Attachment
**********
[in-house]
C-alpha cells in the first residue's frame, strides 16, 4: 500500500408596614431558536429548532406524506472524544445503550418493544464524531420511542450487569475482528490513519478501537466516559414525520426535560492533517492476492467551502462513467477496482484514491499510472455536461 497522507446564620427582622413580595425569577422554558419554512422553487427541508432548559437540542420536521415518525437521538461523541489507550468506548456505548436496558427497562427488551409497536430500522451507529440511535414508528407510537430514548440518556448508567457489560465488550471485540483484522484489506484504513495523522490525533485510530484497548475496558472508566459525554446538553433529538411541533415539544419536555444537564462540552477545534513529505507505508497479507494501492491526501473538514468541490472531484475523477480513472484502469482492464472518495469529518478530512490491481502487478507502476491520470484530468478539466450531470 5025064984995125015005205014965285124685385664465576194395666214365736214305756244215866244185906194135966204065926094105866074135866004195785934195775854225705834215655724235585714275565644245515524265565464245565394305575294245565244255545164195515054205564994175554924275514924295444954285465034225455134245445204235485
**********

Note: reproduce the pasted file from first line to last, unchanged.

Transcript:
[in-house]
C-alpha cells in the first residue's frame, strides 16, 4: 500500500408596614431558536429548532406524506472524544445503550418493544464524531420511542450487569475482528490513519478501537466516559414525520426535560492533517492476492467551502462513467477496482484514491499510472455536461 497522507446564620427582622413580595425569577422554558419554512422553487427541508432548559437540542420536521415518525437521538461523541489507550468506548456505548436496558427497562427488551409497536430500522451507529440511535414508528407510537430514548440518556448508567457489560465488550471485540483484522484489506484504513495523522490525533485510530484497548475496558472508566459525554446538553433529538411541533415539544419536555444537564462540552477545534513529505507505508497479507494501492491526501473538514468541490472531484475523477480513472484502469482492464472518495469529518478530512490491481502487478507502476491520470484530468478539466450531470 5025064984995125015005205014965285124685385664465576194395666214365736214305756244215866244185906194135966204065926094105866074135866004195785934195775854225705834215655724235585714275565644245515524265565464245565394305575294245565244255545164195515054205564994175554924275514924295444954285465034225455134245445204235485